Impoliteness, pseudo-politeness, strategic politeness? On the nature of communicative behaviour in electoral debates

  1. Fernández García, Francisco
Journal:
Círculo de lingüística aplicada a la comunicación

ISSN: 1576-4737

Year of publication: 2014

Issue: 58

Pages: 60-89

Type: Article

DOI: 10.5209/REV_CLAC.2014.V58.45470 DIALNET GOOGLE SCHOLAR lock_openOpen access editor

More publications in: Círculo de lingüística aplicada a la comunicación

Metrics

Cited by

  • Scopus Cited by: 1 (28-01-2024)
  • Dialnet Métricas Cited by: 4 (18-02-2024)
  • Web of Science Cited by: 8 (19-10-2023)
  • Dimensions Cited by: 19 (24-01-2024)

JCR (Journal Impact Factor)

  • Year 2014
  • Journal Impact Factor: 0.0
  • Journal Impact Factor without self cites: 0.0
  • Article influence score: 0.012
  • Best Quartile: Q4
  • Area: LINGUISTICS Quartile: Q4 Rank in area: 169/172 (Ranking edition: SSCI)

SCImago Journal Rank

  • Year 2014
  • SJR Journal Impact: 0.119
  • Best Quartile: Q3
  • Area: Linguistics and Language Quartile: Q3 Rank in area: 471/831

Índice Dialnet de Revistas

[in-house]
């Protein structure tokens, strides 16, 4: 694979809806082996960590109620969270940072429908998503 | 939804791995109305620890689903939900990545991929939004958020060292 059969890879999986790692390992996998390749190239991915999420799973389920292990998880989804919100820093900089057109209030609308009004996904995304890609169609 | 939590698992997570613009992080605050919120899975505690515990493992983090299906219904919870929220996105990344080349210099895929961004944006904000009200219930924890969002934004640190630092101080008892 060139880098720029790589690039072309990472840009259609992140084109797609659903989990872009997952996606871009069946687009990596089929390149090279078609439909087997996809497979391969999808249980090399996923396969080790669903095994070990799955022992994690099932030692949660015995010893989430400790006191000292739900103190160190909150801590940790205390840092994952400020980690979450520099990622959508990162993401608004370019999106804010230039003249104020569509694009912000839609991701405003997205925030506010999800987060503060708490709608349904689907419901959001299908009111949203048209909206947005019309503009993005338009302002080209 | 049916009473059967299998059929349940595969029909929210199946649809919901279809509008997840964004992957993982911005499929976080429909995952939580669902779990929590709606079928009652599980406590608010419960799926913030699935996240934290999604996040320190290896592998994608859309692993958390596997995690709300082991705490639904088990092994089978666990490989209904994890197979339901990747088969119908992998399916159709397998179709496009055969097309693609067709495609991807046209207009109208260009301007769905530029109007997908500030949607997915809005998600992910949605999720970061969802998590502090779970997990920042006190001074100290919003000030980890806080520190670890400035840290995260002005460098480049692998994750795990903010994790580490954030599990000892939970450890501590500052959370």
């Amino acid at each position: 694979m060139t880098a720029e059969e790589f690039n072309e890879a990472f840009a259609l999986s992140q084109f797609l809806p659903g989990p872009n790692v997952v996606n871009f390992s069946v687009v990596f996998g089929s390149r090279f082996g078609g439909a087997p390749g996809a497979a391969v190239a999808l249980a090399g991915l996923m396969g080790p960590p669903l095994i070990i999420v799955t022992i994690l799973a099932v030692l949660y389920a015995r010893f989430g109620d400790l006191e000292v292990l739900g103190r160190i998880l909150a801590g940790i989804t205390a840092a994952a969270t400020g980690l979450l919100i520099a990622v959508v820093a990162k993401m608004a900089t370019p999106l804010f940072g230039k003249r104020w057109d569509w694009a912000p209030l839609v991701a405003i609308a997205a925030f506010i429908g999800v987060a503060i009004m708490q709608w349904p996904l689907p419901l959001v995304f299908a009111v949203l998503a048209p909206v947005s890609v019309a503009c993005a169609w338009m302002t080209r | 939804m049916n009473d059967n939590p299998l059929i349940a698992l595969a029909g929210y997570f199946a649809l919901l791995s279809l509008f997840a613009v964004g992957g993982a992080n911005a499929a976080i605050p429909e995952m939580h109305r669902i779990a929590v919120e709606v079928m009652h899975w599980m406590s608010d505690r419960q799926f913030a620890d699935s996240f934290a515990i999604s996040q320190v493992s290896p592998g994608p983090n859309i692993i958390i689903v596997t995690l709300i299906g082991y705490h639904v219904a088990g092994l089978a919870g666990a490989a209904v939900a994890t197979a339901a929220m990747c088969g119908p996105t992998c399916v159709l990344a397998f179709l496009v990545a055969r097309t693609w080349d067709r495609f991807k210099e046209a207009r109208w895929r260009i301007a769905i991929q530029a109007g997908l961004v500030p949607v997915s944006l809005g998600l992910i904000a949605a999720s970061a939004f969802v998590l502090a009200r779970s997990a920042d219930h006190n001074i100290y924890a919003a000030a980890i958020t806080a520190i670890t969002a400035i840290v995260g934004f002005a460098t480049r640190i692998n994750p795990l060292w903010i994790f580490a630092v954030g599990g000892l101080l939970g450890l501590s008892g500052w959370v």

• Year 2014
  • Journal Impact: 0.110
  • Field: FILOLOGÍAS Quartile: C1 Rank in field: 38/313
  • Field: LINGÜÍSTICA Quartile: C2 Rank in field: 22/66
  • Field: COMUNICACIÓN Quartile: C3 Rank in field: 36/60

CIRC

  • Social Sciences: B
  • Human Sciences: A

Scopus CiteScore

  • Year 2014
  • CiteScore of the Journal : 0.2
  • Area: Linguistics and Language Percentile: 37
  • Area: Language and Linguistics Percentile: 37

Dimensions

(Data updated as of 24-01-2024)
  • Total citations: 19
  • Recent citations (2 years): 13
  • Field Citation Ratio (FCR): 9.1

Abstract

This article analyses communicative behaviour in electoral debates, particularly with regard to the presence of elements of politeness or impoliteness. From both these questions, we develop two independent, albeit connected, lines of argument with the ultimate aim of discerning whether the features characterising politeness or impoliteness in debates are analogous to or, on the contrary, substantially different from those found in casual conversations. Our study has been conducted on the basis of our previous research and new data, and through a critical evaluation of the literature generated over the past few decades concerning both research into (im)politeness and into speaker behaviour in electoral debates. From this analysis, we conclude that both politeness and impolitenesss are genuine elements in debates, that is to say, debates are not radically unlike casual conversations, even if they do constitute a genre displaying a number of peculiarities arising from their public nature.

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